The week in review

Worst big cat maulings since a white tiger attacked magician Roy Horn October 3: A bicyclist is in serious condition after she's attacked January 8 in California by a mountain lion that attempts to drag her away by the head. The same mountain lion is believed to have killed and partially eaten another biker that same day.

Worst tell-all from a former Bush Cabinet member: Former Treasury secretary Paul O'Neill, in a new book by journalist Ron Suskind, describes President Bush's detached policy-making style as "like a blind man in a room full of deaf people" and claims Bush wanted to go after Saddam Hussein as soon as he took office.

Least surprising response from the Bush administration: The Treasury Department is looking into whether O'Neill improperly released classified information.

Best second coming for Redskins fans: Revered Coach Joe Gibbs returns to save the losing 'Skins.

Most desperate escape: Once-convicted rapist Anthony Davis Slaughter makes a break for it January 7 as a Madison County jury deliberates his latest case. Slaughter is found two hours later hiding in a nearby barn. He was convicted again.

Best news for sexually active JMU students: The James Madison University Board of Visitors votes to resume supplying the morning after pill, which it stopped last spring after Delegate Robert Marshall complained.

Worst case of missing smoke alarms: A January 7 blaze on Lexington Avenue in a house owned by Martha Jefferson Hospital seriously injures 75-year-old Claudine Swift, Elizabeth Nelson reports in the Daily Progress.

Best fire news for North Garden residents: The North Garden fire station earns a dramatically improved rating that will lower insurance premiums for the community, according to a county release.

More expensive than cocaine: Bile from bear gallbladder, the sale of which, along with wild ginseng illegally harvested from the Shenandoah National Park, has made Virginia a hotbed in international black markets, according to the Associated Press. Thirty-eight people have been indicted on state charges and eight on federal charges.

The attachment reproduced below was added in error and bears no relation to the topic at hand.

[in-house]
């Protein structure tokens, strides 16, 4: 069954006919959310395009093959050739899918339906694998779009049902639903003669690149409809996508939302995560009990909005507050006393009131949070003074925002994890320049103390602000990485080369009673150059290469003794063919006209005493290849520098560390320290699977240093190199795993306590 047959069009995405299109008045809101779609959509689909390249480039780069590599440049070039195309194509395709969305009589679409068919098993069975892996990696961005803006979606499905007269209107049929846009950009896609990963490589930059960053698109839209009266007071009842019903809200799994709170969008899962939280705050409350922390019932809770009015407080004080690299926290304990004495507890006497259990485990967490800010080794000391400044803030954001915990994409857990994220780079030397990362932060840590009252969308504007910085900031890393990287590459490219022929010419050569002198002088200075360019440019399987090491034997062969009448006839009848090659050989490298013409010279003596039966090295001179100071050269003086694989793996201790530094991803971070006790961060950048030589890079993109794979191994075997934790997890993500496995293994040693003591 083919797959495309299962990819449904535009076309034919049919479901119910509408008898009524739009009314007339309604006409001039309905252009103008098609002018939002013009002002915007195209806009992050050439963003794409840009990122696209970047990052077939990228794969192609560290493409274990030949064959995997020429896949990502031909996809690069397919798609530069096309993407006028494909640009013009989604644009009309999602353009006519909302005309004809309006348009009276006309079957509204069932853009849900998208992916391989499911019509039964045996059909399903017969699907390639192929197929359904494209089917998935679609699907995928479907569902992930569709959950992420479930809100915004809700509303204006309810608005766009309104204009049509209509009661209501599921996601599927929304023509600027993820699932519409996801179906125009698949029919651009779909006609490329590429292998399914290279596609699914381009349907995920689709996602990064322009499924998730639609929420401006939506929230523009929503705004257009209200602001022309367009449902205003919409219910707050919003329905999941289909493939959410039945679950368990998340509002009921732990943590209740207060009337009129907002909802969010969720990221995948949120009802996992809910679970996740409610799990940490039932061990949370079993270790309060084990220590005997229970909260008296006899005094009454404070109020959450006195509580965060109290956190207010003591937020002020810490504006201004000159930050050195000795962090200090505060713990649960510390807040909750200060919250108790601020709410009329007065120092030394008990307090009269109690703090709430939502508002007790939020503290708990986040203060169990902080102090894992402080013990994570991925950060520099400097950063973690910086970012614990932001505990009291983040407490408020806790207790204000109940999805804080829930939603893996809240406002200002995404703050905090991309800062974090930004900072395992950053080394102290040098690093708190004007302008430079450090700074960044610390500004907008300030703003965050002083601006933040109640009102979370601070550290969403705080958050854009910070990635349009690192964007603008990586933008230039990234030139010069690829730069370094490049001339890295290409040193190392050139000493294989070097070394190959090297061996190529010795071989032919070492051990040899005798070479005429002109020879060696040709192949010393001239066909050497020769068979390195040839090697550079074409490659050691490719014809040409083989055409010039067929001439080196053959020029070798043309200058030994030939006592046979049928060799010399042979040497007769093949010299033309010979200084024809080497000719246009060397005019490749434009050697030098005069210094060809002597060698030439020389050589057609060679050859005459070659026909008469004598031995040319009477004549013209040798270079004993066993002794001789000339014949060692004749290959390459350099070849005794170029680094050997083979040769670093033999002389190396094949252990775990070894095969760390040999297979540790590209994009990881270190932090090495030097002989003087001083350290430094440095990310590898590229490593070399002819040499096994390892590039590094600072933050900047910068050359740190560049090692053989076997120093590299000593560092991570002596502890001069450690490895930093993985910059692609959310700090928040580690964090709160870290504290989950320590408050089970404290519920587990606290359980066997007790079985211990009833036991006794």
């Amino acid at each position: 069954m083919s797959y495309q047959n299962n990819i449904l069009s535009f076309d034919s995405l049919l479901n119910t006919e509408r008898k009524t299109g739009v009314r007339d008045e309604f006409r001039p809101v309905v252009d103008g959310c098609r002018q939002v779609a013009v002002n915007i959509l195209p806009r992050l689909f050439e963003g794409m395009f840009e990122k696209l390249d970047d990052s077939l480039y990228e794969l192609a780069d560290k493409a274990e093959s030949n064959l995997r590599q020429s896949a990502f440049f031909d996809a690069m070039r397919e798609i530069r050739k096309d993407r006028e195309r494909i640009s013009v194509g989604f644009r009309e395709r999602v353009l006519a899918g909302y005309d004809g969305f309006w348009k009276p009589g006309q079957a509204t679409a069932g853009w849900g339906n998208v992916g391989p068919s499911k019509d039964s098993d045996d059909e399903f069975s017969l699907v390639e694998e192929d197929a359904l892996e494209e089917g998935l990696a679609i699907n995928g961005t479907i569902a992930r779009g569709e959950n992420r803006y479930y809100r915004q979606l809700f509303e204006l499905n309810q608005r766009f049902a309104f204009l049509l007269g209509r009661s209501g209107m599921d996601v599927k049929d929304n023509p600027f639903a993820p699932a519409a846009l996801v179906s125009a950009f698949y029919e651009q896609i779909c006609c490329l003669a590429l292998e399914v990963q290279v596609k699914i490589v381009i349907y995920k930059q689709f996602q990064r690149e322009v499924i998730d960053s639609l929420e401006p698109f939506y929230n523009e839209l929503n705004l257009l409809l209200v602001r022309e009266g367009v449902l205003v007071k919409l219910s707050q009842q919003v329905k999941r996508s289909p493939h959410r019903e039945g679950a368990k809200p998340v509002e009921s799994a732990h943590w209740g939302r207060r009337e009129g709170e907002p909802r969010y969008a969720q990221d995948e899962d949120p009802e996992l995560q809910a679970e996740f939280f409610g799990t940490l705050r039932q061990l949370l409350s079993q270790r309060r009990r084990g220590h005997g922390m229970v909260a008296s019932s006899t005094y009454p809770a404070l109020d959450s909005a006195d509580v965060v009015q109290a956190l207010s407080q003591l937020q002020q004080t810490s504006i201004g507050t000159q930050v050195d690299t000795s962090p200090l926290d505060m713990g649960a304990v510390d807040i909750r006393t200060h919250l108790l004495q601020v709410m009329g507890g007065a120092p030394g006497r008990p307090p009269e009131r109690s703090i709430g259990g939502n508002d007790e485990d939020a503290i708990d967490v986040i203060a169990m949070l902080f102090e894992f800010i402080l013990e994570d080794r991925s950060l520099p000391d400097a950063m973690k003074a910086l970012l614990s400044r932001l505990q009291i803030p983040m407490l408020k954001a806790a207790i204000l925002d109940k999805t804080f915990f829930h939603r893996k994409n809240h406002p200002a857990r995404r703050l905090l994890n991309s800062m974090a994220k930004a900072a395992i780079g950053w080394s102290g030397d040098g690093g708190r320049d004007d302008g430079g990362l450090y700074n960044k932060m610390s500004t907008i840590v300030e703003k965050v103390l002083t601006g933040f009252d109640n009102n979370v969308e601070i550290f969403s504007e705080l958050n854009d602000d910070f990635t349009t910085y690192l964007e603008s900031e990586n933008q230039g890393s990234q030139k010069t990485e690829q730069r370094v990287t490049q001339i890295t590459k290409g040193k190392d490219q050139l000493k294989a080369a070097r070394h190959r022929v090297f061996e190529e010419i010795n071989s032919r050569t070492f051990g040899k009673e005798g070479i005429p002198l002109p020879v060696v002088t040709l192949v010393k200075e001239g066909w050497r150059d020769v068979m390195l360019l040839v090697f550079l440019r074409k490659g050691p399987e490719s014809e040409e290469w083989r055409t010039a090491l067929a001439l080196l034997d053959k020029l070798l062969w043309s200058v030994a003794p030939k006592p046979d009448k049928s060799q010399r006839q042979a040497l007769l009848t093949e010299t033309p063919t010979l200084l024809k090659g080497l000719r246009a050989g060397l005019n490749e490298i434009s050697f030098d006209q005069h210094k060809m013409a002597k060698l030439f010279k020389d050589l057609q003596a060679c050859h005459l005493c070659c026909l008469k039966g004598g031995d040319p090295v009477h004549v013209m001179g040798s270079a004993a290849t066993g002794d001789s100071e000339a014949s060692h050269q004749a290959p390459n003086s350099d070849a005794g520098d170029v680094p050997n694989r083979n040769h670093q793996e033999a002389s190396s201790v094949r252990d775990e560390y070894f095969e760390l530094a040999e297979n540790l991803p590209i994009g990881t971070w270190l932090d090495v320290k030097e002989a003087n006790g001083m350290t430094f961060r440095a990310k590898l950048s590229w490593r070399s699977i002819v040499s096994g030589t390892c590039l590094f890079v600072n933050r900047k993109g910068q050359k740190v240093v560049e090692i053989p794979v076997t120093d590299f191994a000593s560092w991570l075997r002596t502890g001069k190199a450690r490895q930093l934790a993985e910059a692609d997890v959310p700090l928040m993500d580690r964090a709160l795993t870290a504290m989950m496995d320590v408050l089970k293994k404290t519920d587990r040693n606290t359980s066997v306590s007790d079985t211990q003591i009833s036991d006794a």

Best sign Virginians think their electric bills are too high: 77,000 Dominion Virginia Power customers sign up to be part of a pilot program seeking an alternate supplier at competitive rates.

Best angel for the Paramount Theater: Upscale fundraiser Party Parade makes the Paramount the beneficiary of its partying efforts, which are expected to raise between $50,000 and $60,000.

Worst setback for Albemarle schools' dress code policy: An appeals court rejects the county's petition for a new hearing, upholding a December 1 ruling that its school dress code may be unconstitutional. Jouett Middle School student Alan Newsom, who was forced to wear his NRA t-shirt inside out, is now suing the county for $150,000 with the help of the NRA.

Best throwing down the gauntlet in the Fifth District: Congressional candidate Al Weed and Lieutenant Governor Tim Kaine propose a state university in hard-hit Southside Virginia, where incumbent Virgil Goode is firmly entrenched. Because the state is strapped, Weed and Kaine are trying to wrangle federal funds for the project.

Juiciest portrayal of the Bush twins: An excerpt in the Washington Post from Ann Gerhardt's new book, The Perfect Wife: The Life and Choices of Laura Bush, includes tidbits about how a sloppily dressed Jenna Bush dodged photographers on a state visit to France by having a valet hold garment bags to hide her, and how she screamed at her Secret Service agents, "You know if anything happens to me, my dad would have your ass," after a bar refused to serve her.